British rock band THE DARKNESS is a band that always seems to amuse, and sometimes never even seem to take themselves all that seriously, while also diplaying some incredible musical talent. That trend has continued with the release of their fifth overall studio album, Pinewood Smile. The album is a parody in every sense of the word, title of the album is a bit of a parody itself as Pinewood is actually the British version of Hollywood. The album was written in Putney, some 20 miles from Pinewood Studios and was recorded in Cornwall.
THE DARKNESS still has three of the four originals from the classic line-up era still intact for this effort, brothers Justin and Dan Hawkins man the vocals and guitar while Frankie Poullain remains on bass. Rufus Tiger Taylor (son of Queen drummer Roger Taylor) on drums was the last piece of the puzzle added back in 2015, and this is the first full length album with Taylor on board.
THE DARKNESS seemed destined for greatness with the release of their ground- breaking debut album Permission to Land in 2003. At that point, they looked set to be the biggest band around, however, after their second album, 2005’s One Way Ticket To Hell…And Back, Justin Hawkins checked into rehab and the band was put on hold. They reunited in 2011, and then released 2012’s Hot Cakes and 2015’s Last of Our Kind. While both of those releases had some level of success, it appeared the band would never live up to the incredible heights that Permission to Land obtained for them. However, with a diverse album full of diverse and sometimes downright humorous tracks, Pinewood Smile may just reverse that trend.
There are some tracks on this album that stand tall and make this album much more memorable than the last two releases. The first track, “All The Pretty Girls”, is a look at the difficulty in maintaining relationships when you are a rockstar. It marks the album as a fun frolic, with the characteristic guitar solos Darkness fans love. “Solid Gold,” has to be the most humorous track on the release, with lyrics as blunt as they come, and “Japanese Prisoner Of Love” is almost as amusing, a parody about life in prison and the things that befall the prisoner.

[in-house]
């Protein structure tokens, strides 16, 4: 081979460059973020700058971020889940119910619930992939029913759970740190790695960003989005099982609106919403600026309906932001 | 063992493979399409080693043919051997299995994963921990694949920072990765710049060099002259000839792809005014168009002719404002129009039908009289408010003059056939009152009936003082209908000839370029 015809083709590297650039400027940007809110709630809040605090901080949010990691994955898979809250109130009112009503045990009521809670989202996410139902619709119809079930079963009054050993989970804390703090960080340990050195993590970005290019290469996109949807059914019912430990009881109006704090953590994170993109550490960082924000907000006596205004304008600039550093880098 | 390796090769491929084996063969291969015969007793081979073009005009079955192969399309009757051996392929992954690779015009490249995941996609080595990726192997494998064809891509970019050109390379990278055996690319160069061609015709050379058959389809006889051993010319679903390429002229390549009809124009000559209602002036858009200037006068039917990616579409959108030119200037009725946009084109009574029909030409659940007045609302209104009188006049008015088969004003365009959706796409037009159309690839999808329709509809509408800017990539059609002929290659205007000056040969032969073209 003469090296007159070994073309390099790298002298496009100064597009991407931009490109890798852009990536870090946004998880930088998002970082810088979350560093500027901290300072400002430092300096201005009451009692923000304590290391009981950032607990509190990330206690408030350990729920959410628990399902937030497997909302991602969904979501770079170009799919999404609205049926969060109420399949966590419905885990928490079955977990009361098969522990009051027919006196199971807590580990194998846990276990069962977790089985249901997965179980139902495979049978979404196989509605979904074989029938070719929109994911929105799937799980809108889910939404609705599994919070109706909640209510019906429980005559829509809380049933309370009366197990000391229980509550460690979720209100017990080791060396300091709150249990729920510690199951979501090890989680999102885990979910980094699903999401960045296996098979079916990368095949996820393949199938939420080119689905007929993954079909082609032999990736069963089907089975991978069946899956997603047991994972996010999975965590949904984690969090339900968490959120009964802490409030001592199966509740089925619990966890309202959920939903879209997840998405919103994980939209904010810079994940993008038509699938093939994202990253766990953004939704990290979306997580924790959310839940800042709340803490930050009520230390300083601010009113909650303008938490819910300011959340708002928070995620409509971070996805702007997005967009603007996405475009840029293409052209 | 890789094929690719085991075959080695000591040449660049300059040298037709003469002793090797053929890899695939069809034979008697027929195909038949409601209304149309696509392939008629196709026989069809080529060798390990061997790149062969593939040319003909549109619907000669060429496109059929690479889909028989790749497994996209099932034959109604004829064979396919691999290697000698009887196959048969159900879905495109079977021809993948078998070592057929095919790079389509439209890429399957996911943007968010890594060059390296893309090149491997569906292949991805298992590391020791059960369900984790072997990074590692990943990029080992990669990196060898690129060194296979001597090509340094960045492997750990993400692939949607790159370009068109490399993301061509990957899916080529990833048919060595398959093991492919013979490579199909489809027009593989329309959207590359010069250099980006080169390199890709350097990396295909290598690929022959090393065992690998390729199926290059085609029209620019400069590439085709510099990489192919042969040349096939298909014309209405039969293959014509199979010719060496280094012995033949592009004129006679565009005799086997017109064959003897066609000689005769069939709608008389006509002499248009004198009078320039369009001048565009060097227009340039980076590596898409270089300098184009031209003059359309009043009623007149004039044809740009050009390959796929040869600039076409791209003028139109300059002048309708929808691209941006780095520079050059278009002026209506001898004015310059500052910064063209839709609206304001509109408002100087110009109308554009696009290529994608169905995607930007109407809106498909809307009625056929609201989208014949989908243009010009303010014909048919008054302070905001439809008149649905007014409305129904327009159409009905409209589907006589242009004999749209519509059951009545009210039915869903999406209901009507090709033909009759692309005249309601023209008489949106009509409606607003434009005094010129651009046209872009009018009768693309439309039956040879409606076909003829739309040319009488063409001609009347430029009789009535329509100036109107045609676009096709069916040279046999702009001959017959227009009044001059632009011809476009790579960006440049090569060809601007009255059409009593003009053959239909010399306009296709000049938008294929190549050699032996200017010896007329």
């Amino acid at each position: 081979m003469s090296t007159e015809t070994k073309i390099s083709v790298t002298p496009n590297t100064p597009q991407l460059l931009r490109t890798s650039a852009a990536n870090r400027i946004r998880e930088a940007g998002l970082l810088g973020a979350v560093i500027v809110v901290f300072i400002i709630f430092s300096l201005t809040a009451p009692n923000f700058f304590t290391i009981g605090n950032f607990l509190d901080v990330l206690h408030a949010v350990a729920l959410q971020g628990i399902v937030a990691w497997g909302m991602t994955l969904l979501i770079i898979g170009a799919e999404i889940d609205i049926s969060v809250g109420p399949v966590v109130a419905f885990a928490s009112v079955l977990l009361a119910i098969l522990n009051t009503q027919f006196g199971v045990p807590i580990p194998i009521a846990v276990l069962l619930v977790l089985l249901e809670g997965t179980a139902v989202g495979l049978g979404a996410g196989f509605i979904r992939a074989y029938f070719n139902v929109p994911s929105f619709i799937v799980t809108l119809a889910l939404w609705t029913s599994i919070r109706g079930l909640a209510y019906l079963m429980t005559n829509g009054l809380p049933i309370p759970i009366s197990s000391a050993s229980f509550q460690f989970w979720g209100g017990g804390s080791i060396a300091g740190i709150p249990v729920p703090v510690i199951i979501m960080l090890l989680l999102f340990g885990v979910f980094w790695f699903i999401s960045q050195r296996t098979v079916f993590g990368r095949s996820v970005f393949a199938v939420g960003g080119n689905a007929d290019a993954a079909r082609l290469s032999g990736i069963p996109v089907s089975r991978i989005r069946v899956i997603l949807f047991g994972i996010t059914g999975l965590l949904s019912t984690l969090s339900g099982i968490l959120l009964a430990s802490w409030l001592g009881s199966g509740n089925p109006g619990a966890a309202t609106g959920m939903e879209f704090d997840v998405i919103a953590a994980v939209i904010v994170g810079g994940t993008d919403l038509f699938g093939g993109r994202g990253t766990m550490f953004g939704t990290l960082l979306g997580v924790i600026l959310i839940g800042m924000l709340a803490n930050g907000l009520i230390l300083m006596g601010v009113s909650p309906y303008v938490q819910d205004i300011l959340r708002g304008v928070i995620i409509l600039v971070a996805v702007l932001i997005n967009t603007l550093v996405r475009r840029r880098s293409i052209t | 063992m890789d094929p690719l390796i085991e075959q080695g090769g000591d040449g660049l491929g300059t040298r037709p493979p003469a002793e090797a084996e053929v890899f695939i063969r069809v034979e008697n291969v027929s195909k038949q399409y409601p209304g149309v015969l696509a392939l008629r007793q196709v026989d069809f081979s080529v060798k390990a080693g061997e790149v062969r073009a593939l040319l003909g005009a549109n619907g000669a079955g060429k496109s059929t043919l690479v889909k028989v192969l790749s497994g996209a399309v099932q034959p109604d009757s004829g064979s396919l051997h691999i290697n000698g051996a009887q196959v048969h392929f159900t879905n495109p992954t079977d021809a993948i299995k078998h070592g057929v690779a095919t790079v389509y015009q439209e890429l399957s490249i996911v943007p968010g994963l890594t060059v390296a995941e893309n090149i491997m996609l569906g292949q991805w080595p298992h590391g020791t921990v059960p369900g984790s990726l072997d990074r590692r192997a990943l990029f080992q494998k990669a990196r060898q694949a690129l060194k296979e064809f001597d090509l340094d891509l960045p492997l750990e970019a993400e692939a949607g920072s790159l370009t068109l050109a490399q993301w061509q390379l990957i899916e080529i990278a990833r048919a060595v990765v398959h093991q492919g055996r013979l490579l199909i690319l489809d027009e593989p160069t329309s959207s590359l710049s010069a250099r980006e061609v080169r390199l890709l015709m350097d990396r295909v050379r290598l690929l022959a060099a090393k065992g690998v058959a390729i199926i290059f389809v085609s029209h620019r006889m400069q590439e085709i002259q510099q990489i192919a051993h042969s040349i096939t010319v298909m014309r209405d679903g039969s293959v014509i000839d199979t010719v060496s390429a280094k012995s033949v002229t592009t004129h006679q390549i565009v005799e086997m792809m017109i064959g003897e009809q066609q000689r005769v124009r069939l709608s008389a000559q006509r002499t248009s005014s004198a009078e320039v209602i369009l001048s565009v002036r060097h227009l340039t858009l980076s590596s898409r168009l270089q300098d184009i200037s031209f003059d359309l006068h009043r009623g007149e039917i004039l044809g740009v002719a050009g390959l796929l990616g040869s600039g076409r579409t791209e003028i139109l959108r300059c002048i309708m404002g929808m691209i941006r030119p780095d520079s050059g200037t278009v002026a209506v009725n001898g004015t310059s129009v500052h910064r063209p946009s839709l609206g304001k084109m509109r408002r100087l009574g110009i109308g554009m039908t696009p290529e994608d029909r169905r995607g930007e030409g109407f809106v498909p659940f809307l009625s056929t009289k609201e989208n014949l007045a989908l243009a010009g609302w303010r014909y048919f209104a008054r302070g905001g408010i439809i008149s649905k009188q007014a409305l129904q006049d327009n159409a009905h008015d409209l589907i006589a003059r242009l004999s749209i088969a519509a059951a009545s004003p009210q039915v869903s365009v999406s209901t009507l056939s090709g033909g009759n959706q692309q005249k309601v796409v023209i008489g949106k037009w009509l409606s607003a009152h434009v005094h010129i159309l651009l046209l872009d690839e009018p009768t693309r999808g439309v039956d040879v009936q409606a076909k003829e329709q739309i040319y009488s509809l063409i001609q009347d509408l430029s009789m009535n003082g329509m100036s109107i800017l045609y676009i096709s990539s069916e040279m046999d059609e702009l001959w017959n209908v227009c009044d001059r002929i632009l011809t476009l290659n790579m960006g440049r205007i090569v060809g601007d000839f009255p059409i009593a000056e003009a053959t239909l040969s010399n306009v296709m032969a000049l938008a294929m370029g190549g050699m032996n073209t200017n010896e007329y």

What reminded me so much of Permission to Land with this release, and made me think The Darkness may be back on their way to that initial success, is how much I enjoyed the slower, more melodic tracks. “Why Don’t The Beautiful Cry” is a bittersweet contemplation of the shallowness of media, the music industry, and society in whole. “Lay Down With Me, Barbara” is a straight out love song. It is moody, sensual, and beautifully composed with memorable guitar solos and a somewhat strange ending. “I Wish I Was in Heaven” is full of emotion and deals with the sadness of losing someone you love.
2018 will see THE DARKNESS launch of a documentary based on the band, and they currently are out on a new tour. With humorous lyrics full of falsetto tones, sometimes THE DARKNESS is not a band to be taken too seriously, although Pinewood Smile has proven once again that THE DARKNESS is a band full of serious musicians.